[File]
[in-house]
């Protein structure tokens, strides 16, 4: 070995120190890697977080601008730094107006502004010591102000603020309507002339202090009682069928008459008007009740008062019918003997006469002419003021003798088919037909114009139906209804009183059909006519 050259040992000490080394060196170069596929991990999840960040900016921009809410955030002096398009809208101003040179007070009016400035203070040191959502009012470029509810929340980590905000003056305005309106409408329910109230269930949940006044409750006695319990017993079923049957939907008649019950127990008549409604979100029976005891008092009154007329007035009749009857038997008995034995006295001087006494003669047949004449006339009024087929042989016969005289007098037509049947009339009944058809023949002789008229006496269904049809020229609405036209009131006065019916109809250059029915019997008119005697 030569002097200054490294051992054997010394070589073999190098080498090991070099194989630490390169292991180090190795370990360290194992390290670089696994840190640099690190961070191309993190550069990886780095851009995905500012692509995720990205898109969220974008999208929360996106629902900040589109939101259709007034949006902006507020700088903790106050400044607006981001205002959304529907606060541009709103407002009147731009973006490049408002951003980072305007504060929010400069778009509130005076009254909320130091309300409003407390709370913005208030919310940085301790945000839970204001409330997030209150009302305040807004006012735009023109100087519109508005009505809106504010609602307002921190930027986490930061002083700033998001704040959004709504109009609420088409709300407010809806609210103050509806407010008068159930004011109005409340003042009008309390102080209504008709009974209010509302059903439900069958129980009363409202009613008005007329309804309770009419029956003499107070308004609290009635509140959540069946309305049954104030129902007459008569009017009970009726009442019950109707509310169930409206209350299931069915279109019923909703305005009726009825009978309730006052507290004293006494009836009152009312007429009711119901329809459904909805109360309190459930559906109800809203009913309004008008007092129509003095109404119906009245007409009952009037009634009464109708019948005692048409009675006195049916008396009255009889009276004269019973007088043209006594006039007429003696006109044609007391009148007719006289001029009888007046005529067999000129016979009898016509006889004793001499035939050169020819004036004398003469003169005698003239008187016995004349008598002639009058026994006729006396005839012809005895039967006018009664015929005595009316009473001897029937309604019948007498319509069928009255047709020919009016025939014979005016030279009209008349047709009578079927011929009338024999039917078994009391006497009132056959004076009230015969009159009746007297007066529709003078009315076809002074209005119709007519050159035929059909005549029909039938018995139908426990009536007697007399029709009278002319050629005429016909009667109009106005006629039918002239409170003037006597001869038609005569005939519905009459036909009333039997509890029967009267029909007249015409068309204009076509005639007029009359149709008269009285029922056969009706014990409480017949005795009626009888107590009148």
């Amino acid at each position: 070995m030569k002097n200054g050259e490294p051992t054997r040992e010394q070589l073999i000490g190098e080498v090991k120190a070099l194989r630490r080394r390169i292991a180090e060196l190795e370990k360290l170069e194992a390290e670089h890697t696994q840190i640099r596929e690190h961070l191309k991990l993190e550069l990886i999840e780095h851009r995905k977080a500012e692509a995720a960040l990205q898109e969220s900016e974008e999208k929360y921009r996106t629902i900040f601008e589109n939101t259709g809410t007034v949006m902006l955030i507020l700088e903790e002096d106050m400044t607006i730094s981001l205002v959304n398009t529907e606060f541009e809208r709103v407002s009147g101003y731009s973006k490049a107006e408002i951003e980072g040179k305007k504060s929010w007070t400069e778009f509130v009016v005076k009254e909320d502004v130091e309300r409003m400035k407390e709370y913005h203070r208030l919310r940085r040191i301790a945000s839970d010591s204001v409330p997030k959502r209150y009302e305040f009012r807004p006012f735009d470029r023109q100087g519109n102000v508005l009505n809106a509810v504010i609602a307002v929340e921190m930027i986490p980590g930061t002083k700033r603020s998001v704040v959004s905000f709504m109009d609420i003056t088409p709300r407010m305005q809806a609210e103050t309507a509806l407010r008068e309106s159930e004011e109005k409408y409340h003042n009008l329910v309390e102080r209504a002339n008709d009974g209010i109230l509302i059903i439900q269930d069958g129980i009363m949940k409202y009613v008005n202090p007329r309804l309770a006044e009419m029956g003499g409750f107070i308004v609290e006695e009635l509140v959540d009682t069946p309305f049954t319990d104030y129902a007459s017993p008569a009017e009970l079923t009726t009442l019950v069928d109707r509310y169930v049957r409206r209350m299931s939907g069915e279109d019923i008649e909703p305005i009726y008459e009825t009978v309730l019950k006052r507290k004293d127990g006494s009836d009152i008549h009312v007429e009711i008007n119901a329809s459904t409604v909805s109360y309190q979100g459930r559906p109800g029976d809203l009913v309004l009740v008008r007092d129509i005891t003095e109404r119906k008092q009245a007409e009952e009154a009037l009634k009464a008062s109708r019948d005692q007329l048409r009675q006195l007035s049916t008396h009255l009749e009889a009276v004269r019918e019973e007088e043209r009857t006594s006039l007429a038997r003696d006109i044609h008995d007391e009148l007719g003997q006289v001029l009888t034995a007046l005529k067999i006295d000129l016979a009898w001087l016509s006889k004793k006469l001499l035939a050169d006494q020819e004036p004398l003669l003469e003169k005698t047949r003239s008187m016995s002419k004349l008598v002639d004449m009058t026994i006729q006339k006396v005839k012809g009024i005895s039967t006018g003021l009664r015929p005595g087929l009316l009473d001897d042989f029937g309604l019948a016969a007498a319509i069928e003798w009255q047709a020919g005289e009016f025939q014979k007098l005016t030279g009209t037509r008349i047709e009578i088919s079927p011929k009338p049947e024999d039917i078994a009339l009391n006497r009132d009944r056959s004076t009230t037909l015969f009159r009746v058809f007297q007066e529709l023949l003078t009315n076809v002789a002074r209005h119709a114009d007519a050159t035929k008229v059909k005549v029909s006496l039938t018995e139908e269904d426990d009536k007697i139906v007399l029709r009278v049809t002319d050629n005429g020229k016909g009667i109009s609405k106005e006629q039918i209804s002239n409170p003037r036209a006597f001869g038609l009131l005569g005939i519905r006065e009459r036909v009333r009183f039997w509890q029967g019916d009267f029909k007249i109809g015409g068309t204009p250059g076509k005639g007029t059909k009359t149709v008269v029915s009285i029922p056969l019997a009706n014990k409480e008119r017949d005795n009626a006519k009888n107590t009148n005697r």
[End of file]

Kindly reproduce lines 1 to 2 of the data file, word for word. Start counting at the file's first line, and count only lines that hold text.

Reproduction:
[in-house]
């Protein structure tokens, strides 16, 4: 070995120190890697977080601008730094107006502004010591102000603020309507002339202090009682069928008459008007009740008062019918003997006469002419003021003798088919037909114009139906209804009183059909006519 050259040992000490080394060196170069596929991990999840960040900016921009809410955030002096398009809208101003040179007070009016400035203070040191959502009012470029509810929340980590905000003056305005309106409408329910109230269930949940006044409750006695319990017993079923049957939907008649019950127990008549409604979100029976005891008092009154007329007035009749009857038997008995034995006295001087006494003669047949004449006339009024087929042989016969005289007098037509049947009339009944058809023949002789008229006496269904049809020229609405036209009131006065019916109809250059029915019997008119005697 030569002097200054490294051992054997010394070589073999190098080498090991070099194989630490390169292991180090190795370990360290194992390290670089696994840190640099690190961070191309993190550069990886780095851009995905500012692509995720990205898109969220974008999208929360996106629902900040589109939101259709007034949006902006507020700088903790106050400044607006981001205002959304529907606060541009709103407002009147731009973006490049408002951003980072305007504060929010400069778009509130005076009254909320130091309300409003407390709370913005208030919310940085301790945000839970204001409330997030209150009302305040807004006012735009023109100087519109508005009505809106504010609602307002921190930027986490930061002083700033998001704040959004709504109009609420088409709300407010809806609210103050509806407010008068159930004011109005409340003042009008309390102080209504008709009974209010509302059903439900069958129980009363409202009613008005007329309804309770009419029956003499107070308004609290009635509140959540069946309305049954104030129902007459008569009017009970009726009442019950109707509310169930409206209350299931069915279109019923909703305005009726009825009978309730006052507290004293006494009836009152009312007429009711119901329809459904909805109360309190459930559906109800809203009913309004008008007092129509003095109404119906009245007409009952009037009634009464109708019948005692048409009675006195049916008396009255009889009276004269019973007088043209006594006039007429003696006109044609007391009148007719006289001029009888007046005529067999000129016979009898016509006889004793001499035939050169020819004036004398003469003169005698003239008187016995004349008598002639009058026994006729006396005839012809005895039967006018009664015929005595009316009473001897029937309604019948007498319509069928009255047709020919009016025939014979005016030279009209008349047709009578079927011929009338024999039917078994009391006497009132056959004076009230015969009159009746007297007066529709003078009315076809002074209005119709007519050159035929059909005549029909039938018995139908426990009536007697007399029709009278002319050629005429016909009667109009106005006629039918002239409170003037006597001869038609005569005939519905009459036909009333039997509890029967009267029909007249015409068309204009076509005639007029009359149709008269009285029922056969009706014990409480017949005795009626009888107590009148």